Letting wines breathe

Is there a benefit in letting a wine breathe? This is a frequently asked question at wine tastings. The answer is generally yes for red wines, as oxygen in the air allows aromas to develop. However, the amount of air which is allowed through the neck of a bottle is minimal. In this scenario, there is really no benefit. If you take the same bottle of wine and pour it into a decanter, or indeed a glass jug or bottle, the benefit is usually quite evident.

I showed this quite successfully recently at my one day wine tasting course. A bottle of Springfield Estate Cabernet Sauvignon 2005 from South Africa, was tasting quite well – the tannins were just softening up to reveal ripe black fruit, vanilla and a pungent aroma reminiscent of a butcher’s block, classic South African. I simply poured it into a clean bottle and then back into its original bottle – thereby double-decanting. The result was a much more approachable wine – more rounded aromas, smoother tannins, riper fruit, less smoky pungency. Each and every person agreed that there was a marked improvement.

A similar effect will be achieved by using a large wine glass to aerate wine. Swirling the glass will draw oxygen in and aromas will be released. You may have already noticed how a wine can seem to change as you are drinking and swirling an enjoyable wine. A gadget called an aerator will do the same job, and there are several brands on the market.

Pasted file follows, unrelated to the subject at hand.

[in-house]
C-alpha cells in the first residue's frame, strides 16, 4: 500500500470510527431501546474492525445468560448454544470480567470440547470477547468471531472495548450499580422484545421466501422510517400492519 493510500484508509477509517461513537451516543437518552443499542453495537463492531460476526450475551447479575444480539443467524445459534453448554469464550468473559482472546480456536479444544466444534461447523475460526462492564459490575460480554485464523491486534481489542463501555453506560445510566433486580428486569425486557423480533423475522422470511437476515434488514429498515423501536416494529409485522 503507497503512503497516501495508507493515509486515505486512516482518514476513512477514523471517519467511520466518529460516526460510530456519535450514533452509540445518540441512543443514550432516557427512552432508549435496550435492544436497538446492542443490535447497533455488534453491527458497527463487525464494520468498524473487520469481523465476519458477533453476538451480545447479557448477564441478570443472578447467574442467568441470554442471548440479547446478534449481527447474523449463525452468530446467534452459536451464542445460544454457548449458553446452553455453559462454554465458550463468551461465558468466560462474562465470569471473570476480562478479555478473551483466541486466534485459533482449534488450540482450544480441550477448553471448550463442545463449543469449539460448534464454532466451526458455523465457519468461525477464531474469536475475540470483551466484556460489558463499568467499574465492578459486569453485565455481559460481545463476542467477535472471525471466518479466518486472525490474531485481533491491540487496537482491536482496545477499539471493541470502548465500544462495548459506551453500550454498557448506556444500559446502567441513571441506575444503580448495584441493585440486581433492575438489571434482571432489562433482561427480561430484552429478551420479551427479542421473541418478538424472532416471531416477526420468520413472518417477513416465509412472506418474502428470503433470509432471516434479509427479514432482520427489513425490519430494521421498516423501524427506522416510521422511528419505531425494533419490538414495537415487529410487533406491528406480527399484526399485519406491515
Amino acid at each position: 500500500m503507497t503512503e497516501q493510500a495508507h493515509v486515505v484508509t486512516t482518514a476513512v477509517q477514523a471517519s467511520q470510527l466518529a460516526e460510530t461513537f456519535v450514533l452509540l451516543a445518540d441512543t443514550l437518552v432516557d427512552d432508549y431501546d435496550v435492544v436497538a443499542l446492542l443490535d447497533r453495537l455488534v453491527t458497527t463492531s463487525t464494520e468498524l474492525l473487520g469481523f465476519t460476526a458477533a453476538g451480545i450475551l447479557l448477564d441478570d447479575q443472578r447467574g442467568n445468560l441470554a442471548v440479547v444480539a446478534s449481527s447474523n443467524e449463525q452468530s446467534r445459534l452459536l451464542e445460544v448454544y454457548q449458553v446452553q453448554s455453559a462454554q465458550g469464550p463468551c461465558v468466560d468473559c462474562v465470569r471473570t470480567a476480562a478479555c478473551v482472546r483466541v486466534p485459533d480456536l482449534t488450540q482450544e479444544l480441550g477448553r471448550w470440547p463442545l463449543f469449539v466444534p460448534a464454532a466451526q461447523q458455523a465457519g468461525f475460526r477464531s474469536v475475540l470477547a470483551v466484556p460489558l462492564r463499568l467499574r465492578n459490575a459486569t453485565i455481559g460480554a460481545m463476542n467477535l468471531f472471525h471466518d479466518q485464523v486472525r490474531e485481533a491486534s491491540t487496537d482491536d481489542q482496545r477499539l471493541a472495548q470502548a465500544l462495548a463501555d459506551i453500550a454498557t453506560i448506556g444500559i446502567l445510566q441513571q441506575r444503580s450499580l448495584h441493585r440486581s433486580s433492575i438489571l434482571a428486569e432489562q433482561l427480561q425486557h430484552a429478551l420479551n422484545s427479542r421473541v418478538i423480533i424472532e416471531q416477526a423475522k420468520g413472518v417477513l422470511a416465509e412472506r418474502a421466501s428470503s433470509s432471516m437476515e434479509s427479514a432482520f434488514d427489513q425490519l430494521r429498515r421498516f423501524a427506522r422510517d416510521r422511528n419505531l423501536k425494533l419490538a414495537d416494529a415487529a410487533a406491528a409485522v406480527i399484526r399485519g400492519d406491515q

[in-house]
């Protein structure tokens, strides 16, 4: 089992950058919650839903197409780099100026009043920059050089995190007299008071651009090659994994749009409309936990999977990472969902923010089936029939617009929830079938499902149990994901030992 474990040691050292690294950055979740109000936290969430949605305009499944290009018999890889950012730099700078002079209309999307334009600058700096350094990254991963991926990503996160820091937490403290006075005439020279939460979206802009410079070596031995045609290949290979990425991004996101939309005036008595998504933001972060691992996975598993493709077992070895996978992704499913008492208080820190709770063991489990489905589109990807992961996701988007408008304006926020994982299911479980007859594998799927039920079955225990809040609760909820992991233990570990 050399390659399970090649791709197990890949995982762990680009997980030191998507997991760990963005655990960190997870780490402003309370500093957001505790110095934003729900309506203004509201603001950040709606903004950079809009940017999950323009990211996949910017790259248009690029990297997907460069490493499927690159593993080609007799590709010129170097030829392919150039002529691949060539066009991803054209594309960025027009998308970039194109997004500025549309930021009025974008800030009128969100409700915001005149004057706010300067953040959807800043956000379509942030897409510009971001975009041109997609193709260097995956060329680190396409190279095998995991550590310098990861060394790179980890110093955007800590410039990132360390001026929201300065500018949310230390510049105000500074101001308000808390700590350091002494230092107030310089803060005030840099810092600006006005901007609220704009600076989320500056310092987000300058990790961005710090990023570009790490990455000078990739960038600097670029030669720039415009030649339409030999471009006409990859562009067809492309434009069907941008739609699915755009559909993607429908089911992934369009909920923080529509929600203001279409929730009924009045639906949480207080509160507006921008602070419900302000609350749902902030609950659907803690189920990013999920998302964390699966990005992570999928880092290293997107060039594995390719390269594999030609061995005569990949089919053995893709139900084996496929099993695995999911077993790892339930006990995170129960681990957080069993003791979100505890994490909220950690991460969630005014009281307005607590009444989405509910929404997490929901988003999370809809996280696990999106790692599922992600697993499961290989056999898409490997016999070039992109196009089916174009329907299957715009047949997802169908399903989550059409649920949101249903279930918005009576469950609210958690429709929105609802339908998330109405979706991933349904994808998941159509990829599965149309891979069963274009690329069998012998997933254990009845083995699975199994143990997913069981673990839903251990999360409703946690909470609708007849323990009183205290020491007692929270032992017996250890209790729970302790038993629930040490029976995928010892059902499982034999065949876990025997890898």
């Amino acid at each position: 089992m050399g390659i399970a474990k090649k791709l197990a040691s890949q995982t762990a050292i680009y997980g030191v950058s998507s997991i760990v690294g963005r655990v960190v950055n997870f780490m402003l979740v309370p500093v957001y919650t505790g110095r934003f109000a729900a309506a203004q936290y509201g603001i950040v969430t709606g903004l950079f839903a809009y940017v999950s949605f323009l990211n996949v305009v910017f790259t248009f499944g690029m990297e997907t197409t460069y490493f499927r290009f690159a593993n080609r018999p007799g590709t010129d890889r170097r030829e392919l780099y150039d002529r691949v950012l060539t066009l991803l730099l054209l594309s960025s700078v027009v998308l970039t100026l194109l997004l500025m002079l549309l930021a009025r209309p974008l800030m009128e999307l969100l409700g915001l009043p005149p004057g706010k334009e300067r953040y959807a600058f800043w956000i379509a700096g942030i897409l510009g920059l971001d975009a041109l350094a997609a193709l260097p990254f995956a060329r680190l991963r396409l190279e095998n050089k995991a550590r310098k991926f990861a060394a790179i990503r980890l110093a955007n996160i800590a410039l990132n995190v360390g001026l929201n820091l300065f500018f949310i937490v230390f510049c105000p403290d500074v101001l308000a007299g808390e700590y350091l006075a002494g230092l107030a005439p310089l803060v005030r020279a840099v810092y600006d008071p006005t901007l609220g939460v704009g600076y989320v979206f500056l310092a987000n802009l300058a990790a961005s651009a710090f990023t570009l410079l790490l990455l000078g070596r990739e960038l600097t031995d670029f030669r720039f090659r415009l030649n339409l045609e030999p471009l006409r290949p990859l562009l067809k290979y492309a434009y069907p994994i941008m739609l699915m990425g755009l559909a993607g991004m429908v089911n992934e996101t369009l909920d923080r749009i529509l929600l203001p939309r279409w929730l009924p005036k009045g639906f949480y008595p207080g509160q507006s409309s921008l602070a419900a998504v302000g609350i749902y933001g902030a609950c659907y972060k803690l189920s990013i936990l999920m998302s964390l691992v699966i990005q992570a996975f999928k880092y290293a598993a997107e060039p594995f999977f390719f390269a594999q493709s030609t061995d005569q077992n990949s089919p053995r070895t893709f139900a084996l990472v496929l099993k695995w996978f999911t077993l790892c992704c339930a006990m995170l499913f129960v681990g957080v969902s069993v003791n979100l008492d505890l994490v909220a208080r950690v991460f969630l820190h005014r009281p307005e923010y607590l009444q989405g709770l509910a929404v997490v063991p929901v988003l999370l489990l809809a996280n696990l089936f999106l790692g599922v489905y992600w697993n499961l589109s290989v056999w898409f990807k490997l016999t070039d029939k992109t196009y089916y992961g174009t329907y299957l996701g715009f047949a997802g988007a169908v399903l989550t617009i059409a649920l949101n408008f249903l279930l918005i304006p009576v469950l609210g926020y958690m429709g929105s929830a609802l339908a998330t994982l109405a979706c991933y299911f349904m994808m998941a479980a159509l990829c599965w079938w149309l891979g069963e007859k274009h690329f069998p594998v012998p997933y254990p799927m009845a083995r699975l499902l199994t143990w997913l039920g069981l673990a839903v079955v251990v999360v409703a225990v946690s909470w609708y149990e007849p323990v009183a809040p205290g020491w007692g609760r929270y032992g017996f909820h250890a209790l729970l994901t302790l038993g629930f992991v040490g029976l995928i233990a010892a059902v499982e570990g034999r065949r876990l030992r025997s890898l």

This insider wine tip isn’t just for expensive wines. Try this simple decanting process at home and notice an improvement for most mid-priced red wines (from about €13) and upwards.

There are relatively few white wines which will improve by decanting. I have seen Veuve Clicquot Demi Sec champagne being decanted, with much pomp and white gloves, but I don’t think it tasted any better for it.

When aerating older wines, allow them to stand upright for a day beforehand.  This allows the sediment to settle in the bottom (punt) of the bottle.  Then decant (pour in good light so you can stop once you come near the sediment), pouring within an hour of drinking, since the effect can overwhelm the wine, and you may lose the precious ethereal qualities you have been nurturing.

Pick up more practical tips on buying wine and enjoying wine at Premier Wine Training’s one-day wine course in Dublin.